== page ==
DHS Express

Sharp talent

Junior Jayce Hackebeil turns hobby of making knives into a business

Sydnie Harrell, Staff Writer

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In May of 2016, when he was in eighth grade, junior Jayce Hackebeil didn’t know his hobby of grinding and assembling knives would become a job that would catch the interest of many people.

“I started making knives at the end of my eighth-grade year as a hobby for myself,” Hackebeil said.

Later that summer, Hackebeil donated a knife to the DJ Carlson Bust-and-Burn Skeet Shoot. That’s when people started to take notice of his craftsmanship.

“Donating the knife is when the business part kind of took off,” Hackebeil said. “I was a bit surprised when I found out how many people liked them. My knives started to become popular around Devine.”

People began to ask where and when they could buy the knives. Hackebeil started taking custom orders and got to work.

“My husband collects knives, and I thought it would be great to have one my student created,” Mrs. Christie Kendrick-Ferguson said. “We have bought several. I personally thought they were beautiful, and my husband was very impressed with the craftsmanship, the balanced weight and that the blade keeps its sharpness.”

The process of making knives is a bit complex. The blade of the knife is traced, cut and ground down from a bar stock of 1095, or other similar high carbon steel. After that, Hackebeil grinds the bevel, the sloped part of the knife blade, and heat treats the blade.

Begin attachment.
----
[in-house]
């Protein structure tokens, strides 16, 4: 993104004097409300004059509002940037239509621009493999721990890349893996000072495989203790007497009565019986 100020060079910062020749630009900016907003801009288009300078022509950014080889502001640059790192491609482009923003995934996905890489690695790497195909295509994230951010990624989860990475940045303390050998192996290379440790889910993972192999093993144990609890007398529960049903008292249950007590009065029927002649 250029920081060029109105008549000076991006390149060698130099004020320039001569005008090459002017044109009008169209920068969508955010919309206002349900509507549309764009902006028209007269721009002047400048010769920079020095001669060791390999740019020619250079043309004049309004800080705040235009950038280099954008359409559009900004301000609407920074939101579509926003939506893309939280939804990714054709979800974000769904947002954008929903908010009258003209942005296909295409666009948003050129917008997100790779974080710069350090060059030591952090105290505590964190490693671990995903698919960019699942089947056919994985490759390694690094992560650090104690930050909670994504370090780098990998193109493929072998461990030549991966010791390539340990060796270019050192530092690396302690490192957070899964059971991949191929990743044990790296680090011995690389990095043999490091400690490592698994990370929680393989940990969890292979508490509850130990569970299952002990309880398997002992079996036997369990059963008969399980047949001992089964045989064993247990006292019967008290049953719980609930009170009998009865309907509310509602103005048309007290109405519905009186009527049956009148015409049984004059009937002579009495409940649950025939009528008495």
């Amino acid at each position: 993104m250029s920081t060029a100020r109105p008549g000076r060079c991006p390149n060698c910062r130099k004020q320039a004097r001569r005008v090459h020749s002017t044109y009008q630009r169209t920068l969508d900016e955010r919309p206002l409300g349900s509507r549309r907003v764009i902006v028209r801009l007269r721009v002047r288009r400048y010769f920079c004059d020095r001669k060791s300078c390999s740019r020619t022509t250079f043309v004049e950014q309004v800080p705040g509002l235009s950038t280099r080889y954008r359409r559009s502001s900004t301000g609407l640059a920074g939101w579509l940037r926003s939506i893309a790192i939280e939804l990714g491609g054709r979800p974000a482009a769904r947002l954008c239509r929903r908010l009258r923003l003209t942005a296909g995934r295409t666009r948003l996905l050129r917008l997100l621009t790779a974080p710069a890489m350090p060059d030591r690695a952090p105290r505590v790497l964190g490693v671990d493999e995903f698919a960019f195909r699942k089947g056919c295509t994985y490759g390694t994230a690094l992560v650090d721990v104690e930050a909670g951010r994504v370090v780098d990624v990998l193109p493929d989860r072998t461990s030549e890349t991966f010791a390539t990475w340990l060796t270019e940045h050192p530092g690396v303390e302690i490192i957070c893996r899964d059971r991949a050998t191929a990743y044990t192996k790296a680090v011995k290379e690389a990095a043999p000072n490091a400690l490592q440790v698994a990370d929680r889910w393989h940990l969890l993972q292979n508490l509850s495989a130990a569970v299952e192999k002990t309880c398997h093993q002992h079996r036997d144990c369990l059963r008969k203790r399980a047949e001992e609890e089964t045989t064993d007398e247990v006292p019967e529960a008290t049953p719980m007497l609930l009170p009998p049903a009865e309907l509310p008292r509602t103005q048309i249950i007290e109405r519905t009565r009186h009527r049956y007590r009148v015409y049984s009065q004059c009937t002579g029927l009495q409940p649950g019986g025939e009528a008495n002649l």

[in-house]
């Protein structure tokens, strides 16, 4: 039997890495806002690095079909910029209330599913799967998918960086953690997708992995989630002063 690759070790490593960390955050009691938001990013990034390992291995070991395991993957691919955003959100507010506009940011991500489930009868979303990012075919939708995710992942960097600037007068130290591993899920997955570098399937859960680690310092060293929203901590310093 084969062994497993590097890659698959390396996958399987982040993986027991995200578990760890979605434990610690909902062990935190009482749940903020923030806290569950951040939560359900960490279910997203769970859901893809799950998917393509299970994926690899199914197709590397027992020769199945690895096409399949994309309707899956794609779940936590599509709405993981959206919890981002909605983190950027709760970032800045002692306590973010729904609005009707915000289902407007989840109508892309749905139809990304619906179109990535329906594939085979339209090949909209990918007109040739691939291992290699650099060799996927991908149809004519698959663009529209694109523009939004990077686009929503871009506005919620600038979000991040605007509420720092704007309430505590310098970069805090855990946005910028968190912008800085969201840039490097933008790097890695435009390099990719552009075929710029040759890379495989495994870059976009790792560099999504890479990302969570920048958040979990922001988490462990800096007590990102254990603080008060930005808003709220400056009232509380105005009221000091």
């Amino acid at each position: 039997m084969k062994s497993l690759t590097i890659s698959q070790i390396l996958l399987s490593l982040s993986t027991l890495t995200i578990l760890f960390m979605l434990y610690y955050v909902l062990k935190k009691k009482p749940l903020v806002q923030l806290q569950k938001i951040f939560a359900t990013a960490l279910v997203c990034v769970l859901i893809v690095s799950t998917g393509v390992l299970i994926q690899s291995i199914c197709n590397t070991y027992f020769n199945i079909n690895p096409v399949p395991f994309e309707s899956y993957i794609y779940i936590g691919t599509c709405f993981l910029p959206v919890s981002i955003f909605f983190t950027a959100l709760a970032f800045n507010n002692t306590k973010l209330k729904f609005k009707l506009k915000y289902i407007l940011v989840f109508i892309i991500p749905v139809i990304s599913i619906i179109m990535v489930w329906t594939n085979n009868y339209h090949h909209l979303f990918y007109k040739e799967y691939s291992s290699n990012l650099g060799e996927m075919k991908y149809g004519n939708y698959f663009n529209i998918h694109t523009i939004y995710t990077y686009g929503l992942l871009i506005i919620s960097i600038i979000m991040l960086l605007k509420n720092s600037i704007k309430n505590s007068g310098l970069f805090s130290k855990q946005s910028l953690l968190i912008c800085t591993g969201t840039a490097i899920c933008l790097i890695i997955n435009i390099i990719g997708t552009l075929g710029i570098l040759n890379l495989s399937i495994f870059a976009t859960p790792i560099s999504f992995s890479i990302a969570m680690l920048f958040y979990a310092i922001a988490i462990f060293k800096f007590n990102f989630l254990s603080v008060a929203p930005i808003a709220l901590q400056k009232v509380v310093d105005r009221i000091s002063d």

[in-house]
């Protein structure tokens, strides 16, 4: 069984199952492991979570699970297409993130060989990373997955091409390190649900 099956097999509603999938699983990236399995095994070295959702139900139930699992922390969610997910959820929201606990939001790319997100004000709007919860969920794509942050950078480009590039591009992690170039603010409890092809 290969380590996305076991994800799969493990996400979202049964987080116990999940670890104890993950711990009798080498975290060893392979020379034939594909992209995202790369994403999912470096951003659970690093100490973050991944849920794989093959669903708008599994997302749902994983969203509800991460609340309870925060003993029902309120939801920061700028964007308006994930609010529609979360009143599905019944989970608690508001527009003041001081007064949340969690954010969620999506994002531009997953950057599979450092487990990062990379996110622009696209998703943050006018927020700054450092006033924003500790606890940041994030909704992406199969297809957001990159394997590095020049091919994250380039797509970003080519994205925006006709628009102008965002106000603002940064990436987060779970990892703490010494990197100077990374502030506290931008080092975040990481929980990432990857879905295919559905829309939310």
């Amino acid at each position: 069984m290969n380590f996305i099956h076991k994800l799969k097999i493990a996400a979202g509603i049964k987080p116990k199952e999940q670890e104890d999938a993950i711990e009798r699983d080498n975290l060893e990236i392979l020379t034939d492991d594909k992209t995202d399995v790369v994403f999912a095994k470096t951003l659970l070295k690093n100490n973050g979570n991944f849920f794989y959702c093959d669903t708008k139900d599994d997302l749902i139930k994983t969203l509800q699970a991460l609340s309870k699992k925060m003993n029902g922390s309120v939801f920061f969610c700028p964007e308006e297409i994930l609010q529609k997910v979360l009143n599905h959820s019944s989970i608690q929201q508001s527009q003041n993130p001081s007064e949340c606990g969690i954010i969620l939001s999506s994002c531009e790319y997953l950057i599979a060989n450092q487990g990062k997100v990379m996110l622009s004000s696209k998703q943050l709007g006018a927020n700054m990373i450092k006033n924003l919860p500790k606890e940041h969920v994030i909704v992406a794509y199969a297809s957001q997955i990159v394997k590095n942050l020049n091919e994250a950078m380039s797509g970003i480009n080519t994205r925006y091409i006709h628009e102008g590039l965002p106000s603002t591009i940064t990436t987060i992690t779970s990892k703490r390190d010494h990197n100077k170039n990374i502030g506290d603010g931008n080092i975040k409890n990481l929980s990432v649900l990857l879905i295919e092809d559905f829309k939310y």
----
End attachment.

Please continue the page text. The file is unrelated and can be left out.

“Once the knives are tempered and hardened, I polish, buff and assemble a set of handles on them,” Hackebeil said. “After, I make a sheath, a leather case, for that certain knife.”

With almost three years of experience, Hackebeil found the process that works best for him and helps him finish the knives for his customers quickly.

“With my set up right now, I can get a knife out in three or four days,” Hackebeil said.

As for the price of the knives, it varies depending on what the customer orders. Hackebeil sells a variety of knives so the price differs for everyone.

“I usually charge $175-$250 for my knives, but the prices usually vary based on the type of handle or style of the knife,” Hackebeil said.

Hackebeil also entered his knives as an Ag Mechanics project for the Medina County Junior Livestock Show last year. He earned the title of Grand Champion. This year, he placed second place at the San Angelo show.

“I entered to show my talent and see what other people would think of my knives,” Hackebeil said. “I received and continue to receive a lot of support for my business from my family, close friends and people who frequently buy them.”

 

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Sharp talent